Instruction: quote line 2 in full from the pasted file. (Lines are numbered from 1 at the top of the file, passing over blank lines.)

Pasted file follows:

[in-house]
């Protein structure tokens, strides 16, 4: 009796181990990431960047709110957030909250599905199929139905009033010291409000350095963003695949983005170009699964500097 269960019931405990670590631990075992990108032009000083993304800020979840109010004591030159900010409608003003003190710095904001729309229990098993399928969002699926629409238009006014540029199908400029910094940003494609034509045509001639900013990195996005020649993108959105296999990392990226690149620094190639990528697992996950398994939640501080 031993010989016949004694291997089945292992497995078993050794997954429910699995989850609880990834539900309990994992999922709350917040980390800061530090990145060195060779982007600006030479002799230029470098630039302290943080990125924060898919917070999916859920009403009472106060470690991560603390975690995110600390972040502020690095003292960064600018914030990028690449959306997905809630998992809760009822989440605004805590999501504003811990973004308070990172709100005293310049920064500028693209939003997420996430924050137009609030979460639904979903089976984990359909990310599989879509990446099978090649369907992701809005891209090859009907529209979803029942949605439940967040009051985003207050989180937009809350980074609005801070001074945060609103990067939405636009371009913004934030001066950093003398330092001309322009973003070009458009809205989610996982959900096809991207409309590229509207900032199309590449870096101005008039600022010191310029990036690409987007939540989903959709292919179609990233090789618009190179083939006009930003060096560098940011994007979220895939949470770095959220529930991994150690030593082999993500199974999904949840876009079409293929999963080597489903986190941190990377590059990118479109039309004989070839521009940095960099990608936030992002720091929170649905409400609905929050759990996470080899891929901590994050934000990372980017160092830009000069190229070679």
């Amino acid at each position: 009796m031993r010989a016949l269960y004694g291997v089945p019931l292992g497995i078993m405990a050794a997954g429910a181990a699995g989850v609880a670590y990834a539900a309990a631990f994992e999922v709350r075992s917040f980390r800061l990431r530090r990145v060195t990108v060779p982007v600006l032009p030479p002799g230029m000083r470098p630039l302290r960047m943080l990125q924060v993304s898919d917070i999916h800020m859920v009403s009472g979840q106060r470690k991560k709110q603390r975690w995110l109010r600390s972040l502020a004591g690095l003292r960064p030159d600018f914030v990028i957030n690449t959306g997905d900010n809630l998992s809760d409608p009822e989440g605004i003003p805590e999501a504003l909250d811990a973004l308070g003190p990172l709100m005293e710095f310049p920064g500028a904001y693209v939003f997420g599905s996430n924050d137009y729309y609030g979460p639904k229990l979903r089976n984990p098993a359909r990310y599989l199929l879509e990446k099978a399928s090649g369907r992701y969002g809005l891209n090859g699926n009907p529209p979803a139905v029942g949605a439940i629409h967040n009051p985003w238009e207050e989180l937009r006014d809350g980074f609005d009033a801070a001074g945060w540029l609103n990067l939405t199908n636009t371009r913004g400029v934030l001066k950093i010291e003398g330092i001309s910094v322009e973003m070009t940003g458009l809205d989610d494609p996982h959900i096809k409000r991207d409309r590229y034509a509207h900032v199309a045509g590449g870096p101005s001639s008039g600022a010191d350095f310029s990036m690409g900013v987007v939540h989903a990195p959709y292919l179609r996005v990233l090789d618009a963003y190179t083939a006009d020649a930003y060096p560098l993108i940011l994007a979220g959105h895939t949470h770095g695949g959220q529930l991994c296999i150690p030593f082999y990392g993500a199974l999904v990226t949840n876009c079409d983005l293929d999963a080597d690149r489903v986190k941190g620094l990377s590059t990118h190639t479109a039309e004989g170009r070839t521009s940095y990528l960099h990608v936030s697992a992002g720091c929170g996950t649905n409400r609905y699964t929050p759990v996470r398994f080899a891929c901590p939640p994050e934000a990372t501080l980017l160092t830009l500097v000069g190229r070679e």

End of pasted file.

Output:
């Protein structure tokens, strides 16, 4: 009796181990990431960047709110957030909250599905199929139905009033010291409000350095963003695949983005170009699964500097 269960019931405990670590631990075992990108032009000083993304800020979840109010004591030159900010409608003003003190710095904001729309229990098993399928969002699926629409238009006014540029199908400029910094940003494609034509045509001639900013990195996005020649993108959105296999990392990226690149620094190639990528697992996950398994939640501080 031993010989016949004694291997089945292992497995078993050794997954429910699995989850609880990834539900309990994992999922709350917040980390800061530090990145060195060779982007600006030479002799230029470098630039302290943080990125924060898919917070999916859920009403009472106060470690991560603390975690995110600390972040502020690095003292960064600018914030990028690449959306997905809630998992809760009822989440605004805590999501504003811990973004308070990172709100005293310049920064500028693209939003997420996430924050137009609030979460639904979903089976984990359909990310599989879509990446099978090649369907992701809005891209090859009907529209979803029942949605439940967040009051985003207050989180937009809350980074609005801070001074945060609103990067939405636009371009913004934030001066950093003398330092001309322009973003070009458009809205989610996982959900096809991207409309590229509207900032199309590449870096101005008039600022010191310029990036690409987007939540989903959709292919179609990233090789618009190179083939006009930003060096560098940011994007979220895939949470770095959220529930991994150690030593082999993500199974999904949840876009079409293929999963080597489903986190941190990377590059990118479109039309004989070839521009940095960099990608936030992002720091929170649905409400609905929050759990996470080899891929901590994050934000990372980017160092830009000069190229070679």